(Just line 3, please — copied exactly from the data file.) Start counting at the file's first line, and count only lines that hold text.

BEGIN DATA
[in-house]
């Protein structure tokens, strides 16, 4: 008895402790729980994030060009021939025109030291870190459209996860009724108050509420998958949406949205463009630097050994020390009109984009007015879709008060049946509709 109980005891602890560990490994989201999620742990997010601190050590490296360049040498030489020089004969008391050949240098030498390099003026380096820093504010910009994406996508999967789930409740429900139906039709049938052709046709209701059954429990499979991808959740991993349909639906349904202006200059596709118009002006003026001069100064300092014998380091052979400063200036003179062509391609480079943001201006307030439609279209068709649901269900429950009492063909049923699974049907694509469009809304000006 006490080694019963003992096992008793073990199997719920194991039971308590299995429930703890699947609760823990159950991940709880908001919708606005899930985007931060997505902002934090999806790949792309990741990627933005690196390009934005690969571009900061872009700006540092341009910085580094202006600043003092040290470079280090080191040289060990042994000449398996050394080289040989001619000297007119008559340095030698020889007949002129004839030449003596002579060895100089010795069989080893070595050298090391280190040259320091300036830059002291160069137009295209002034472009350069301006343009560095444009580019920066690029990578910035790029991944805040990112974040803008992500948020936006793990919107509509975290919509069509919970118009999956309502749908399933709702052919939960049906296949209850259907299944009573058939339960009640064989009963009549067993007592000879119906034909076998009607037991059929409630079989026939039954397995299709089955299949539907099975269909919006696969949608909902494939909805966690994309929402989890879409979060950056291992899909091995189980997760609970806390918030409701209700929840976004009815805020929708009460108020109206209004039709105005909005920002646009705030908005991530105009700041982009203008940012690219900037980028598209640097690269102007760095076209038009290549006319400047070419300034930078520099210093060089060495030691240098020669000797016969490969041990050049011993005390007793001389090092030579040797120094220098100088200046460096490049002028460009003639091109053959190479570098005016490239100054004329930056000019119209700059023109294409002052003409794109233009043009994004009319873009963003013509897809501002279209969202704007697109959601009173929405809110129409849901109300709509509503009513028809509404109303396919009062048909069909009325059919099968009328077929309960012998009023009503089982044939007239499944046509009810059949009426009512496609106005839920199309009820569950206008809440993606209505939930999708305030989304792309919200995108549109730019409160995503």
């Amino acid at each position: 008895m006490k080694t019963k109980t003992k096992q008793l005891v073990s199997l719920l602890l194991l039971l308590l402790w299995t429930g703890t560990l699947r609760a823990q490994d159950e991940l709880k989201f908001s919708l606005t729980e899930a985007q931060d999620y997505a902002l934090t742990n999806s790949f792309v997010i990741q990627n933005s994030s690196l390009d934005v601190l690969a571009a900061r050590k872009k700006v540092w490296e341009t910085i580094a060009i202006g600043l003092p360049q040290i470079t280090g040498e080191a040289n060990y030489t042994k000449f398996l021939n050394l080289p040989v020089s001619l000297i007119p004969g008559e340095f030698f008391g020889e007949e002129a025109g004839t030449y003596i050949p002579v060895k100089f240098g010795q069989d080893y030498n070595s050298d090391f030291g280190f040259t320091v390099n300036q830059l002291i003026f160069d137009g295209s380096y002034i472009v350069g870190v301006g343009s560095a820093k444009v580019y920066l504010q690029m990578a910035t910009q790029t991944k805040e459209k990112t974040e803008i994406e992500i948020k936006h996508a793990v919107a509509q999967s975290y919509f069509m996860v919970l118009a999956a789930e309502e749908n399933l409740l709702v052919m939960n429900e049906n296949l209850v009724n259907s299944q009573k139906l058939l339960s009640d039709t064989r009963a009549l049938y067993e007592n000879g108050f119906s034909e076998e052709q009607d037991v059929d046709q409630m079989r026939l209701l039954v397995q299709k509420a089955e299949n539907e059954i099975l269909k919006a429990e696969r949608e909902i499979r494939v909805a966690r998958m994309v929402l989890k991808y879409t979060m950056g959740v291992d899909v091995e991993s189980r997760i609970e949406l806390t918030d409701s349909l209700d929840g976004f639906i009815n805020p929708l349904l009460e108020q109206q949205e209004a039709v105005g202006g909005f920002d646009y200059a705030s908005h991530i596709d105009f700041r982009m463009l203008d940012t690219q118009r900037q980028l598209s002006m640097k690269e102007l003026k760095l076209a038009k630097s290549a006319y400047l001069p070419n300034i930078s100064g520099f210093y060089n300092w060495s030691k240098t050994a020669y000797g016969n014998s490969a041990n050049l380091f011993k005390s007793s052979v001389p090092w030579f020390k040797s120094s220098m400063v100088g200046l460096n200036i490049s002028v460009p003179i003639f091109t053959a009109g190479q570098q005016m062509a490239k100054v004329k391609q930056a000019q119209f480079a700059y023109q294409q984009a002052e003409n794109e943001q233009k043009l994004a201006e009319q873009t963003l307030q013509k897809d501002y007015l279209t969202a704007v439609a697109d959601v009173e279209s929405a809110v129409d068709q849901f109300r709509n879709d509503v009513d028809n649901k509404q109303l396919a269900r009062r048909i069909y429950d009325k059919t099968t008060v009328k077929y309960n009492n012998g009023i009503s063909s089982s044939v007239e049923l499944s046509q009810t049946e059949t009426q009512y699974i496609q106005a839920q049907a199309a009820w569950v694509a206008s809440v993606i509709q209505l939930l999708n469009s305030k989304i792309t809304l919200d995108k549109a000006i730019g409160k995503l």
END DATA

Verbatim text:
């Amino acid at each position: 008895m006490k080694t019963k109980t003992k096992q008793l005891v073990s199997l719920l602890l194991l039971l308590l402790w299995t429930g703890t560990l699947r609760a823990q490994d159950e991940l709880k989201f908001s919708l606005t729980e899930a985007q931060d999620y997505a902002l934090t742990n999806s790949f792309v997010i990741q990627n933005s994030s690196l390009d934005v601190l690969a571009a900061r050590k872009k700006v540092w490296e341009t910085i580094a060009i202006g600043l003092p360049q040290i470079t280090g040498e080191a040289n060990y030489t042994k000449f398996l021939n050394l080289p040989v020089s001619l000297i007119p004969g008559e340095f030698f008391g020889e007949e002129a025109g004839t030449y003596i050949p002579v060895k100089f240098g010795q069989d080893y030498n070595s050298d090391f030291g280190f040259t320091v390099n300036q830059l002291i003026f160069d137009g295209s380096y002034i472009v350069g870190v301006g343009s560095a820093k444009v580019y920066l504010q690029m990578a910035t910009q790029t991944k805040e459209k990112t974040e803008i994406e992500i948020k936006h996508a793990v919107a509509q999967s975290y919509f069509m996860v919970l118009a999956a789930e309502e749908n399933l409740l709702v052919m939960n429900e049906n296949l209850v009724n259907s299944q009573k139906l058939l339960s009640d039709t064989r009963a009549l049938y067993e007592n000879g108050f119906s034909e076998e052709q009607d037991v059929d046709q409630m079989r026939l209701l039954v397995q299709k509420a089955e299949n539907e059954i099975l269909k919006a429990e696969r949608e909902i499979r494939v909805a966690r998958m994309v929402l989890k991808y879409t979060m950056g959740v291992d899909v091995e991993s189980r997760i609970e949406l806390t918030d409701s349909l209700d929840g976004f639906i009815n805020p929708l349904l009460e108020q109206q949205e209004a039709v105005g202006g909005f920002d646009y200059a705030s908005h991530i596709d105009f700041r982009m463009l203008d940012t690219q118009r900037q980028l598209s002006m640097k690269e102007l003026k760095l076209a038009k630097s290549a006319y400047l001069p070419n300034i930078s100064g520099f210093y060089n300092w060495s030691k240098t050994a020669y000797g016969n014998s490969a041990n050049l380091f011993k005390s007793s052979v001389p090092w030579f020390k040797s120094s220098m400063v100088g200046l460096n200036i490049s002028v460009p003179i003639f091109t053959a009109g190479q570098q005016m062509a490239k100054v004329k391609q930056a000019q119209f480079a700059y023109q294409q984009a002052e003409n794109e943001q233009k043009l994004a201006e009319q873009t963003l307030q013509k897809d501002y007015l279209t969202a704007v439609a697109d959601v009173e279209s929405a809110v129409d068709q849901f109300r709509n879709d509503v009513d028809n649901k509404q109303l396919a269900r009062r048909i069909y429950d009325k059919t099968t008060v009328k077929y309960n009492n012998g009023i009503s063909s089982s044939v007239e049923l499944s046509q009810t049946e059949t009426q009512y699974i496609q106005a839920q049907a199309a009820w569950v694509a206008s809440v993606i509709q209505l939930l999708n469009s305030k989304i792309t809304l919200d995108k549109a000006i730019g409160k995503l």